VOICES FROM THE FIELDTHE IRC BLOG
Our dream for Iraqis back home
December 21, 2011 by The IRC
|An estimated 1.3 million Iraqis remain displaced in their own country as the U.S. military mission in Iraq comes to an end. Another 1.6 million have fled to Syria, Jordan and other counties in the region. The IRC continues to provide a safe haven to these displaced people and other vulnerable refugees forced to flee their homes due to violence and persecution. Photo: Jiro Ose/IRC|
Our Iraqi colleagues who work in the International Rescue Committee’s refugee resettlement offices help to shine a spotlight on the ongoing crisis in Iraq by sharing personal accounts of the dangers and threats they have faced.
Noor*, 23, works as an office assistant with the IRC's U.S. refugee resettlement program in Utah. Her brother Ali, 28, is an IRC caseworker. Born in Abu Dhabi, United Arab Emirates, to Iraqi parents, they moved to Baghdad after the fall of Saddam Hussein’s regime. They now live with their widowed mother in Salt Lake City. Noor shares their story:
We had to flee Iraq after receiving several threats from al Qaeda. They told us to leave the country within 24 hours. We abandoned our house and all of our possessions and fled to Syria, where we applied for refugee status.
Then, in 2009, we were invited to resettle in the United States. We arrived in Salt Lake City on January 15, 2009 with our mother. An IRC caseworker and an interpreter met us at the airport and took us to an apartment the IRC found for us. The caseworker spent a lot of time with us as we settled in, describing the services the IRC would provide and helping us get to know our new home in America.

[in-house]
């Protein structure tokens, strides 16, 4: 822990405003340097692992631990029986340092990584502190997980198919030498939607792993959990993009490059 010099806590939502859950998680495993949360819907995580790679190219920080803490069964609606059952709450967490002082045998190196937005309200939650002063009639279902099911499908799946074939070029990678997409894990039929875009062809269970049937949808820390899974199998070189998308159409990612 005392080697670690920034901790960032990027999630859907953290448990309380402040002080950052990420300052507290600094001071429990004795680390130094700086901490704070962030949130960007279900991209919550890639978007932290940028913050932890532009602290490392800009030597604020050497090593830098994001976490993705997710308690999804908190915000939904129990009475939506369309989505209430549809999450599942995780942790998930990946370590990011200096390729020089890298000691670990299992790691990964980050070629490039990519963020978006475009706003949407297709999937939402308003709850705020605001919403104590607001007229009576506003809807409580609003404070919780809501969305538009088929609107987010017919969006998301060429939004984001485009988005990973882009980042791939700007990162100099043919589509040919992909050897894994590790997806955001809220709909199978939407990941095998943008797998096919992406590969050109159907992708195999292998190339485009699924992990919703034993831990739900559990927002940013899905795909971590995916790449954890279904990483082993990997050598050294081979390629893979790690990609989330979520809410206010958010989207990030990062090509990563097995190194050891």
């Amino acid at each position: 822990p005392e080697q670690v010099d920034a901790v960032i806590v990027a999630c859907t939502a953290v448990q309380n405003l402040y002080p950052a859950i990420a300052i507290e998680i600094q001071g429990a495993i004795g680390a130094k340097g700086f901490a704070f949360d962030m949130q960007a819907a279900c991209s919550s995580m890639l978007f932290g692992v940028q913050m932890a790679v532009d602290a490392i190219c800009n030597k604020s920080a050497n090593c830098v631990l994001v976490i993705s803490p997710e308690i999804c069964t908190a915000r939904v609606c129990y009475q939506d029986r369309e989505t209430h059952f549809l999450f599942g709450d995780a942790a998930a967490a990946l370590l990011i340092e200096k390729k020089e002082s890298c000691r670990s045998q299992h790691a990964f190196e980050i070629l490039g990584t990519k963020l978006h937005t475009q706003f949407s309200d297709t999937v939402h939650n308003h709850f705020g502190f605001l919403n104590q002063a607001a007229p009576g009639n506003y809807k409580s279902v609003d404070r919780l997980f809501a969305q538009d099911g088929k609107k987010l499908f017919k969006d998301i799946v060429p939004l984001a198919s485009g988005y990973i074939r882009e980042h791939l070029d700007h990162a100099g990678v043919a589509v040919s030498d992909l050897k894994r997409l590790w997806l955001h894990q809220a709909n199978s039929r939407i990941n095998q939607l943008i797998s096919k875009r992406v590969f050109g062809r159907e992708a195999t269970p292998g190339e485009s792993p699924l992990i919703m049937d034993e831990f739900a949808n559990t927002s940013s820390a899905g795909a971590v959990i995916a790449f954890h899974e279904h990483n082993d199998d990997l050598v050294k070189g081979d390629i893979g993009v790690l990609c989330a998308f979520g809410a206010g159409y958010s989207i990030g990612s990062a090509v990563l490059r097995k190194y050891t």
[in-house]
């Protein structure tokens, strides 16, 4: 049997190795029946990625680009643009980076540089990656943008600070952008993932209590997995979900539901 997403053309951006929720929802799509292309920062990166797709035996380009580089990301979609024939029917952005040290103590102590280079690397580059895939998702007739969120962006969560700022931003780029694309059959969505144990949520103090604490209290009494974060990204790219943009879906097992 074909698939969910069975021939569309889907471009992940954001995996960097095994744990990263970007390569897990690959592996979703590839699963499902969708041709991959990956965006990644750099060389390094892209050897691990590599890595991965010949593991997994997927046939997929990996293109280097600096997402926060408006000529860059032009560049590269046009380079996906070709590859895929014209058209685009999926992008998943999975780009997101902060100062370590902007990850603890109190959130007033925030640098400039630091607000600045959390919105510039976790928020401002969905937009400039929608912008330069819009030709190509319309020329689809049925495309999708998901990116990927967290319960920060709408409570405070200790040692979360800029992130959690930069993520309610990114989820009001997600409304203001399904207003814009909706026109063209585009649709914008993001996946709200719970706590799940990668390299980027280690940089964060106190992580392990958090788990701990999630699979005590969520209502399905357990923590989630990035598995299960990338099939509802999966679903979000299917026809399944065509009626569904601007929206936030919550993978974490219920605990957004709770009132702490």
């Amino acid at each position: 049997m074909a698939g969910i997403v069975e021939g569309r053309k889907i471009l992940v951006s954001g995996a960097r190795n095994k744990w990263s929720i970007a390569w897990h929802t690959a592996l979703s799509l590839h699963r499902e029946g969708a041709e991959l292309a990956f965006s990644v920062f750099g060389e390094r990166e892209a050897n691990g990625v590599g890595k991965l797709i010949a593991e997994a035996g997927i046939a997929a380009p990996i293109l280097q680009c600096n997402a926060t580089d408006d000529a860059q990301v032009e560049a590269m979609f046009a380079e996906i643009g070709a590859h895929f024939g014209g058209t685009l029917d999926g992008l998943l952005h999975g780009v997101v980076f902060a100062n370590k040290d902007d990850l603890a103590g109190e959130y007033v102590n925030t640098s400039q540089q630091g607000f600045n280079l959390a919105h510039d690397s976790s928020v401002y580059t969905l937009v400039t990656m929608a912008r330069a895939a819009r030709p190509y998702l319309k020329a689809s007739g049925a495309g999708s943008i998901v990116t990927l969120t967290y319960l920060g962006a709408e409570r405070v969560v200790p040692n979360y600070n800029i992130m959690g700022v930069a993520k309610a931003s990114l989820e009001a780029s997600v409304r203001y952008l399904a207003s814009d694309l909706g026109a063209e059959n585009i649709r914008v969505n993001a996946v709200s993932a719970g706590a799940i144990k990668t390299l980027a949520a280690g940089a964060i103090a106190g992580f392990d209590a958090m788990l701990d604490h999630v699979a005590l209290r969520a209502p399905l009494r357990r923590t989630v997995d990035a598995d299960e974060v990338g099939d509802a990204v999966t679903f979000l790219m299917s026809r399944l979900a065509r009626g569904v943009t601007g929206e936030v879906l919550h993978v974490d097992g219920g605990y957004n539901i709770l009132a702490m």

A typical day in the U.S. is completely different from one in Iraq: We now have the freedom to follow our dreams. Our lives have changed drastically for the better.
The IRC gave us the opportunity of a lifetime when we were hired as full-time employees. One of the many highlights of working with the IRC is the chance to meet courageous refugees from all over the world with very different — yet still similar — stories of fleeing their homes to start a new life. It is very humbling.
We miss everything we were forced to leave behind in Iraq, but it would be impossible for us to go back home. If we did, we would be killed in revenge for our family’s association with a foreign company. Ali has lost a few of his friends in car bomb attacks. And some of our former neighbors have had to flee to Jordan and Turkey after receiving death threats.
Our relatives and friends who are still in Baghdad tell us that even with U.S. troops withdrawing from Iraq, life is still difficult. They lack basic services like electricity and public transportation.
Living in the war made us appreciate everything we have. One of our dreams is to continue our education. We both go to night school now. Ali wants to get a degree in social work so he can help other refugees adapt to life in the U.S. I am studying at a community college and plan to become a dental hygienist.
Although Ali and I are not thinking of going back to Iraq to live, we hope that one day we will be able to visit and to see our extended family again. Our dream is that all Iraqis will have a better, more secure, life -- and not live in fear that their loved ones could be killed. We also dream of the time when families like ours can reunite after being torn apart by war.